It was quite hard to find a moderate voice in this very polarised and acrimonious debate. One of those, however, was physician Charles West, founder of Great Ormond Street Hospital for Children in London. He recounts having to attend the deathbed of numerous children who had been over-evangelised or over-catachised by well-meaning parents and friends and, as a result, were convinced they were going to hell. These, he writes, were ‘some of the most painful death-beds which I have ever witnessed’: ‘the dark grave is realised, or, at least, imagined more vividly than its conqueror; and the little child, driven to look within for the evil which it does not know, and cannot find, but vaguely dreads, and would be sorry for if it knew it…’ West, who late in life became a devout Catholic, campaigned for more compassionate and effective treatment for children, and – in his 1871 lecture to the Royal College of Physicians – dismissed such Evangelical zeal as entirely misguided, also criticising evolutionists for their equally misguided evangelism.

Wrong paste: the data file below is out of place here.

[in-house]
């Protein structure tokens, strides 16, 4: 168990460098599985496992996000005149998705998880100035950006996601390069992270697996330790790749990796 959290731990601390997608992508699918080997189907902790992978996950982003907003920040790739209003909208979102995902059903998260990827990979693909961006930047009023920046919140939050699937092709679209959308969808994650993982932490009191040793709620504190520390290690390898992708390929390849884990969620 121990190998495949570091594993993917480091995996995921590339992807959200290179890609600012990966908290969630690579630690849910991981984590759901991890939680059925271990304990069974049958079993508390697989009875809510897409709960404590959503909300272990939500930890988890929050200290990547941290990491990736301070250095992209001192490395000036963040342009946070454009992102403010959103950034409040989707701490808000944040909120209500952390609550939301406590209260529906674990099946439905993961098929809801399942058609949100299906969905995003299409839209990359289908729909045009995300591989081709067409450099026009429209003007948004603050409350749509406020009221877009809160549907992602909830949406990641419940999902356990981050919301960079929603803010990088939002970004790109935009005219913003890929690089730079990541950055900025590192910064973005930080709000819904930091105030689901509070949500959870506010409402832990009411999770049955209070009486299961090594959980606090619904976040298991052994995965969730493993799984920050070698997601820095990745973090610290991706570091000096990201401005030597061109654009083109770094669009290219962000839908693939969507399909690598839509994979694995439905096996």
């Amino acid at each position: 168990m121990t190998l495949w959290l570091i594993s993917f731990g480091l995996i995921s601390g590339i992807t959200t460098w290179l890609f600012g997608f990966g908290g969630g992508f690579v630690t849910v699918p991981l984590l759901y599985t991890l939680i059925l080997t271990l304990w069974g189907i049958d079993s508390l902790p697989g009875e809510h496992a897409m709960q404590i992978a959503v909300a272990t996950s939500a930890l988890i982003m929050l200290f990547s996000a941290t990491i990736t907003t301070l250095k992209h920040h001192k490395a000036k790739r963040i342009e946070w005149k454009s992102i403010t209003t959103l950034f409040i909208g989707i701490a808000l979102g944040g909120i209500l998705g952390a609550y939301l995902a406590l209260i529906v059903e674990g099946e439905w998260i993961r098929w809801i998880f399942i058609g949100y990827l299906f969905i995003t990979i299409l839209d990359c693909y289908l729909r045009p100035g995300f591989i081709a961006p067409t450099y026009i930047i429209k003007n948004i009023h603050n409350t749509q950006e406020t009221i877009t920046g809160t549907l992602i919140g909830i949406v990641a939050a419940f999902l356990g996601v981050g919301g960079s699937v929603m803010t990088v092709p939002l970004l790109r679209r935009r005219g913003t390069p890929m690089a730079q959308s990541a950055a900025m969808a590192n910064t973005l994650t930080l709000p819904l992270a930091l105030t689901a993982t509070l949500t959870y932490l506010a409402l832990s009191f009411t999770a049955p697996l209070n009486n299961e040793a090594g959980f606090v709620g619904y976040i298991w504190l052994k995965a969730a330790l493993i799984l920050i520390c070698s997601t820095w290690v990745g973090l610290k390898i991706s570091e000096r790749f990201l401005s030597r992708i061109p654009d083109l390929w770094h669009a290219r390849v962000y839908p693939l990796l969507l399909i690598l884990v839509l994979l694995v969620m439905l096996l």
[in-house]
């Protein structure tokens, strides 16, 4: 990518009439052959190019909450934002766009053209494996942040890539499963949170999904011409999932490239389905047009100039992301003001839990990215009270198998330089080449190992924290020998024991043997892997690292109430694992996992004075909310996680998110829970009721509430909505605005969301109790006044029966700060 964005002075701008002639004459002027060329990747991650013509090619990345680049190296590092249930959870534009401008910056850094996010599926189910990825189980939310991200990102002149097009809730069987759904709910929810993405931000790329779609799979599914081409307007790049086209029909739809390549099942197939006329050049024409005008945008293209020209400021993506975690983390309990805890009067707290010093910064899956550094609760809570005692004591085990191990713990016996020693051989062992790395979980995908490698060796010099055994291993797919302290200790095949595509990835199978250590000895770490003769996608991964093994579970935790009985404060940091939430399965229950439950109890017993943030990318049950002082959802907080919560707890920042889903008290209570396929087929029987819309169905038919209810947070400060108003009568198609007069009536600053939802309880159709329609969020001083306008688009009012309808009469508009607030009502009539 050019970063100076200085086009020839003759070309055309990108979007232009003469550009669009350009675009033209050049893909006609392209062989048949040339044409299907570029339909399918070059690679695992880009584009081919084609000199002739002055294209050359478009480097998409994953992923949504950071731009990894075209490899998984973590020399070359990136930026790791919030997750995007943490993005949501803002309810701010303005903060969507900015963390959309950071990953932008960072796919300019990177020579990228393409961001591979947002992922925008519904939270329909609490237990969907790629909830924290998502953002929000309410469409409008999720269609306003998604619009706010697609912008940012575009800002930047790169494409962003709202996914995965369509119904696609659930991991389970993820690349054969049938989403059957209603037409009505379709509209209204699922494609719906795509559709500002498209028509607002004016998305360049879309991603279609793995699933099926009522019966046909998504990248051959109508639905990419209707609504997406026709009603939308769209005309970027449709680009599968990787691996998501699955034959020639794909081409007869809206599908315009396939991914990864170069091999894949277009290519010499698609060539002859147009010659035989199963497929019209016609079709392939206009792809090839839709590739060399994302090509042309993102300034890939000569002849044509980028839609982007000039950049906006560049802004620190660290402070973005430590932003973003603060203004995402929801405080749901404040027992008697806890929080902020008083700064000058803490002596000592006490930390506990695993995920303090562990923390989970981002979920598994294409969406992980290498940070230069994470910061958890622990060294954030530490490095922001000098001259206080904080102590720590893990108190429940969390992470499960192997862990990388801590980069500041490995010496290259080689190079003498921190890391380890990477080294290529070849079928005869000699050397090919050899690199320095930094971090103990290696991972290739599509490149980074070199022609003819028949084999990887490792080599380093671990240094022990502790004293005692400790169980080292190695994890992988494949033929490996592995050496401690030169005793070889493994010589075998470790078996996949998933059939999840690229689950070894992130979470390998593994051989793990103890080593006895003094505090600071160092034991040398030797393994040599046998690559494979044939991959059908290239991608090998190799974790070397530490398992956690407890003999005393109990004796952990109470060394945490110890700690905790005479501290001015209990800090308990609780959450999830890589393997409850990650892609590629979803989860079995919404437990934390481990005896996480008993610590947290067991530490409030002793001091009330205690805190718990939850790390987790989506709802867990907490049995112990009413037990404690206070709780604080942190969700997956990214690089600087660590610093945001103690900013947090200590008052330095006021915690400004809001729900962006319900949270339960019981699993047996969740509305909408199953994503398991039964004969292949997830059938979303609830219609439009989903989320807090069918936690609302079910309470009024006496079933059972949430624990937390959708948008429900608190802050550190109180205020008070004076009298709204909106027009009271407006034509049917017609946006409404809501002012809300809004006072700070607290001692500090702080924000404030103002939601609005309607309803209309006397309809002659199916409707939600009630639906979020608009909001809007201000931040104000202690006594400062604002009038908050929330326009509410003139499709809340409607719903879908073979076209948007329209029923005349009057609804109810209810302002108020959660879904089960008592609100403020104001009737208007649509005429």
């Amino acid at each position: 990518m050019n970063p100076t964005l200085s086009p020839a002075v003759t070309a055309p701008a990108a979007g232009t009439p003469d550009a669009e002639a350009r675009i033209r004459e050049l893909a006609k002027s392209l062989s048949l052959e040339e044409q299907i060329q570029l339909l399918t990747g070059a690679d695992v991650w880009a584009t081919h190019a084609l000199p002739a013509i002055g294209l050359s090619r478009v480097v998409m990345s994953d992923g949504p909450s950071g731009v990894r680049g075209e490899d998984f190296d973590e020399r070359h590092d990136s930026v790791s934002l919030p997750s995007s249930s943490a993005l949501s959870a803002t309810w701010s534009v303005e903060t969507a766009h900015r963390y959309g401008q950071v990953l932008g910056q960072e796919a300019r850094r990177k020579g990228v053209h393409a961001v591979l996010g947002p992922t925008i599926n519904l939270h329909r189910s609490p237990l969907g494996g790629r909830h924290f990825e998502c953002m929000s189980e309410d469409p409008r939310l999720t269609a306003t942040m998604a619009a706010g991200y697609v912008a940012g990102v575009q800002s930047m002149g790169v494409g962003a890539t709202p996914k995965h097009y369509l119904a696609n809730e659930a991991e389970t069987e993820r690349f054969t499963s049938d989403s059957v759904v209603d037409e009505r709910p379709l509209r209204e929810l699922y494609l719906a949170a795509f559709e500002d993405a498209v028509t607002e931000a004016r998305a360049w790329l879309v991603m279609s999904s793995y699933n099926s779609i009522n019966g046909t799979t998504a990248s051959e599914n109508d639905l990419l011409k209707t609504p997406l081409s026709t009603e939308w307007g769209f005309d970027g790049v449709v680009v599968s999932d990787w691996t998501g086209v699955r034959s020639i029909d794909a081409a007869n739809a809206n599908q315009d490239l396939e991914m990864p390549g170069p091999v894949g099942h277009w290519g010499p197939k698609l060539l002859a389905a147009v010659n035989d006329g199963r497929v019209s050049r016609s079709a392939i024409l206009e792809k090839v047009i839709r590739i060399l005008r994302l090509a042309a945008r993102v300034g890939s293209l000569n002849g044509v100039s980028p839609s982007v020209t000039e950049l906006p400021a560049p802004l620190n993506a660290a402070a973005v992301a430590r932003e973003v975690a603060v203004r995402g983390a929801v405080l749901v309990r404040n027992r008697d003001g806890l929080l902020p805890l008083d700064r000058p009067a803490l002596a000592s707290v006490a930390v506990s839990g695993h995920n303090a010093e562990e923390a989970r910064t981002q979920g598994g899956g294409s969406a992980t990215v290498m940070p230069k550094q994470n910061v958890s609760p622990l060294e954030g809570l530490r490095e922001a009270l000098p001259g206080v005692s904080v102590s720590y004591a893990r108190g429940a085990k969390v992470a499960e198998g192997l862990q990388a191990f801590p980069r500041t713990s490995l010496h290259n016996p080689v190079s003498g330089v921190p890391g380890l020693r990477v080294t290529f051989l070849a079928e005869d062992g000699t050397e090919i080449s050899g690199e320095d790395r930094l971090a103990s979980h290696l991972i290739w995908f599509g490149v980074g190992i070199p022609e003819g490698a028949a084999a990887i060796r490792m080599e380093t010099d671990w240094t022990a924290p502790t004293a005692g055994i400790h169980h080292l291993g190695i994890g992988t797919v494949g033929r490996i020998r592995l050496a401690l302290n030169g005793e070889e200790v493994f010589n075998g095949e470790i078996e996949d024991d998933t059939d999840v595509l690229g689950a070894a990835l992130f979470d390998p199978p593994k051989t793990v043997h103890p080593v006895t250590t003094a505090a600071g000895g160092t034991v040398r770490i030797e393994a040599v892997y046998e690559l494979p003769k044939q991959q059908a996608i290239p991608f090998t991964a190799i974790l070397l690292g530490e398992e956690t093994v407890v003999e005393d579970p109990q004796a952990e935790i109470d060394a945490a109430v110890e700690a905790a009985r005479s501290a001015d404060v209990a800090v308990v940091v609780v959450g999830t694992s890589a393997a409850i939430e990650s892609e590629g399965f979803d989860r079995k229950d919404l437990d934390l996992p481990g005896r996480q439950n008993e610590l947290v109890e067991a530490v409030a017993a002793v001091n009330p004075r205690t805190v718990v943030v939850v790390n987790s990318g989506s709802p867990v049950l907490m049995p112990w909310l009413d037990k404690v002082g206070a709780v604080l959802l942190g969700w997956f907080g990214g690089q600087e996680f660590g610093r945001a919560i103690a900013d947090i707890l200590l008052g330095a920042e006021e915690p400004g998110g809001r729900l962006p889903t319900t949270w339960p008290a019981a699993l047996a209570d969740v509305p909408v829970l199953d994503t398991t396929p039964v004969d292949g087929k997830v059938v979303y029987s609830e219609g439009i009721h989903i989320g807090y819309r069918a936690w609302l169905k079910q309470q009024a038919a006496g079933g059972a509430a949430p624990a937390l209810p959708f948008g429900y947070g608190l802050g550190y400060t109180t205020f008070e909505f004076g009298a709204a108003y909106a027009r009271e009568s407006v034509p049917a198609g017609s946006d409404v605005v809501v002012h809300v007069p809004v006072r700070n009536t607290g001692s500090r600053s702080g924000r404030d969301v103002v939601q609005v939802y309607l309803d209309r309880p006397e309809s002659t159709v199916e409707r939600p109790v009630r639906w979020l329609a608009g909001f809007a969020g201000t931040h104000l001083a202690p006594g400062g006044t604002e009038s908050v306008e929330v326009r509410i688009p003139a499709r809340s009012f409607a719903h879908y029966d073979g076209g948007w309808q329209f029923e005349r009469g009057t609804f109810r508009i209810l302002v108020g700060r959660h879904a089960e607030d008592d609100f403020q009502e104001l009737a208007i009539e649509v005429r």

This simply made me wonder what blind spots we have in this twenty-first century? I’d be interested in your comments.

Shuttleworth, Sally. The Mind of the Child: Child Development in Literature, Science, and Medicine, 1840-1900. Oxford: OUP, Oxford Scholarship Online, 2011.

West, Charles. On Some of the Disorders of the Nervous System in Childhood Being the Lumleian Lectures Delivered at the Royal College of Physicians of London in March 1871. London: Longman, Green and Co,, 1871.